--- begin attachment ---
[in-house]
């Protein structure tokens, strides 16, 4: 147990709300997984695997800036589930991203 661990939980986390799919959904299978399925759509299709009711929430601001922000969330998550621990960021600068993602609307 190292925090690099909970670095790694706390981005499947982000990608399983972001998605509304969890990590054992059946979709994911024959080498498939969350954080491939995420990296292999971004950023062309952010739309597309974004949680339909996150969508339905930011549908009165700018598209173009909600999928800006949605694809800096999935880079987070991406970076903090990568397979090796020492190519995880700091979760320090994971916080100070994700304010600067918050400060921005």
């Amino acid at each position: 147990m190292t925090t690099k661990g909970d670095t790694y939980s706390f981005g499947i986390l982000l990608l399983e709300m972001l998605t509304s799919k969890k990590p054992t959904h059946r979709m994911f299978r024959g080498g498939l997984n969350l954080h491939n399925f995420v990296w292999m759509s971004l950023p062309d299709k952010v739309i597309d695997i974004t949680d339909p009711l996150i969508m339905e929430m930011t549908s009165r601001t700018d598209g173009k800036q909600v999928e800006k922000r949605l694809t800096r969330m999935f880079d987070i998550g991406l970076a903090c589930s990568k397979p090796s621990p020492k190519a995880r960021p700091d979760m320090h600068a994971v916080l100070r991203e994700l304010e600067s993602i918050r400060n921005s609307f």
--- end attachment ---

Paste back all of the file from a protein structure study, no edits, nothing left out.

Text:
[in-house]
């Protein structure tokens, strides 16, 4: 147990709300997984695997800036589930991203 661990939980986390799919959904299978399925759509299709009711929430601001922000969330998550621990960021600068993602609307 190292925090690099909970670095790694706390981005499947982000990608399983972001998605509304969890990590054992059946979709994911024959080498498939969350954080491939995420990296292999971004950023062309952010739309597309974004949680339909996150969508339905930011549908009165700018598209173009909600999928800006949605694809800096999935880079987070991406970076903090990568397979090796020492190519995880700091979760320090994971916080100070994700304010600067918050400060921005």
């Amino acid at each position: 147990m190292t925090t690099k661990g909970d670095t790694y939980s706390f981005g499947i986390l982000l990608l399983e709300m972001l998605t509304s799919k969890k990590p054992t959904h059946r979709m994911f299978r024959g080498g498939l997984n969350l954080h491939n399925f995420v990296w292999m759509s971004l950023p062309d299709k952010v739309i597309d695997i974004t949680d339909p009711l996150i969508m339905e929430m930011t549908s009165r601001t700018d598209g173009k800036q909600v999928e800006k922000r949605l694809t800096r969330m999935f880079d987070i998550g991406l970076a903090c589930s990568k397979p090796s621990p020492k190519a995880r960021p700091d979760m320090h600068a994971v916080l100070r991203e994700l304010e600067s993602i918050r400060n921005s609307f």